5. Dispel Myths of Why People Leave the Church: Again, for those that have read I do believe this goal was accomplished. To reiterate, both myself and many others that have decided to leave the church did not do so because we were lazy, had a desire to sin or were already sinning and lost the influence of the Spirit, were offended, or read lies about the church. It is quite the opposite. Those like me that have left have done so after many, many agonizing hours trying to make the church make sense in a faith promoting way. We wanted the church to be true. But we leave because we can no longer believe because specific information about the history and doctrine of the church has led us to this conclusion.
When I started writing, I used to need to prove to others that I had legitimate reasons for coming to the conclusion that the church was not true. Whether I was agreed with was irrelevant. I needed members to understand that I had legitimate concerns. I have come to realize that I cannot control anyone’s belief about me. I have let go of this expectation. I then needed to prove to myself, through writing this blog, that I had legitimate reasons. I no longer need to prove anything to myself. I know the reasons why I have made the decisions I have and I continue to believe very strongly that I have made correct ones. At this point forward, I don’t need to prove anything to anyone.
But I will say, I am open to any information that any member of the church believes would answer my questions. I have had several individuals send church articles to me, and I appreciate them reaching out. I have read every single thing that has been sent to me and I will continue to do so. I am often already familiar with the article that was sent (I have frequently already read it) but I always read them again. I am open to hearing any potential answer to difficult questions about the church. At this point, I can honestly say that I have not heard anything that has changed my mind about the truthfulness of the church. But I am open to hearing or reading any and all information that may challenge my conclusions.
I have heard from friends that just as much as I have worried that believing members of the church would judge me for leaving, believing members may worry that I will judge them for continuing to believe. I want to publicly say that I don’t judge you. I respect you and the reasons why you believe. I understand that you have had experiences that have been powerful for you, experiences that you can’t deny. I understand that you appreciate and love the community, teachings, and beliefs contained within the church. It makes sense to you. I honestly don’t believe you are stupid or naive for your belief. You are invested in the church. It is your everything. You have all the answers to all of life’s difficult or impossible questions. I get it. I used to feel exactly the same way. And I still feel a sense of loss at no longer having that feeling and surety. I completely understand your position as I used to be you. I accept you regardless of what you believe. Your faith is legitimate and valid. I hope that my change in faith is also seen as legitimate and valid as well.
Over the course of my faith transition, a lot has changed for me. I have discussed in past posts that when you go through a faith crisis and end in a faith transition, you have to re-evaluate everything you believe and why. As a result, I’m much more liberal than I used to be. I am much more accepting and supportive of different races, genders, religions, and sexual orientations. I definitely consider myself an ally. I drink coffee and alcohol on occasion. There, I said it. I believe in scientific findings on sexuality and sexual health based on research and evidence. I believe we have a responsibility to take care of the earth rather than wait for the Second Coming to make it all right again. I still don’t own guns but I do support increasing restrictions on gun ownership. While I’m sure these things will not ingratiate me with many members, I hope you respect my decisions. Again, if anyone ever wants to discuss any topic with me, I am honestly an open book. But I have reasons for every single change that has occurred. And I believe the vast majority of changes that have happened have made me into a better person, a better human, than I was before.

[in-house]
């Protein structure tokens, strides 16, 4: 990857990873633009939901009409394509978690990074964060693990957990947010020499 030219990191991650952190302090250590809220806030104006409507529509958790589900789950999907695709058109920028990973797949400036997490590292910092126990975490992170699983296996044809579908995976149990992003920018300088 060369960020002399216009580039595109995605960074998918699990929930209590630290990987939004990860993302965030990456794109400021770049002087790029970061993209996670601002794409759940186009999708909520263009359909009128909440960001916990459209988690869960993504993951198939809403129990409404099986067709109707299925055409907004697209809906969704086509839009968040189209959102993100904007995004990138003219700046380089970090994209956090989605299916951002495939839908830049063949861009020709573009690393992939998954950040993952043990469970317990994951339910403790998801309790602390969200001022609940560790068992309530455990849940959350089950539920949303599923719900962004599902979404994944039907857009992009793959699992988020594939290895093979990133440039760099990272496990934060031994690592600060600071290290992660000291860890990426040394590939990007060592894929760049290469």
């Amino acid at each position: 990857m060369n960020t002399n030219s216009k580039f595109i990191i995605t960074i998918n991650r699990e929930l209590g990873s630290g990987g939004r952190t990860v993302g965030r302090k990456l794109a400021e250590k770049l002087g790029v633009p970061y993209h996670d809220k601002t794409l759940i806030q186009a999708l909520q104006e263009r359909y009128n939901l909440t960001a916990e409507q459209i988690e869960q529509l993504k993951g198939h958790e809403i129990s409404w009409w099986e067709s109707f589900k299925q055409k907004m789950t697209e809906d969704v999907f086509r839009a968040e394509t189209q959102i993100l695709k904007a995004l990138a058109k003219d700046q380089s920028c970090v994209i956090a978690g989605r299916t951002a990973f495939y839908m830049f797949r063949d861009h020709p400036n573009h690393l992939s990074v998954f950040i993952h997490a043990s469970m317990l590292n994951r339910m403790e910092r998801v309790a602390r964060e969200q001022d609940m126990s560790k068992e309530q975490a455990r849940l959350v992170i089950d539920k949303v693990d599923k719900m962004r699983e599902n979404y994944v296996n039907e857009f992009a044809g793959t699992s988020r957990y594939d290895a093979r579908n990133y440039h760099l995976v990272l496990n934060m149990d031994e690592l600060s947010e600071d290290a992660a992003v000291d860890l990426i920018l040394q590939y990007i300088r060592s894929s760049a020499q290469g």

I want to reiterate something that I have said numerous times throughout these posts. I don’t hate the church. I don’t want to see it collapse and all the good it does be wasted. I want to see it improve. I appreciated Ryan’s comment in one of his posts where he admits he is a critic of the church but does not see it as a bad thing. He can be a critic of his favorite hockey team or TV show as well. Critics are those that point out the bad so that organizations can become better. “Burning your Martin Luthers makes you stagnant.” I believe that. For those that see the church, along with its leaders, as infallible and perfect, critics won’t be seen as helpful. But for those that realize the church isn’t perfect, and neither are its leaders, realize that those that speak out against certain practices are not only needed but extremely important.
For instance, there was a recent change to church policy where members that work with children are now required to take a brief training course on preventing abuse and what to do if it occurs. While I have concerns with the length and content of the training, it is definitely a step in the right direction. And this change, this improvement, would not have occurred without the efforts of Sam Young and the Protect LDS Children movement. The same Sam Young that was excommunicated for those efforts. Whether you agree with his approach or not, I believe it was due to the pressure he placed on the church that actually caused the change.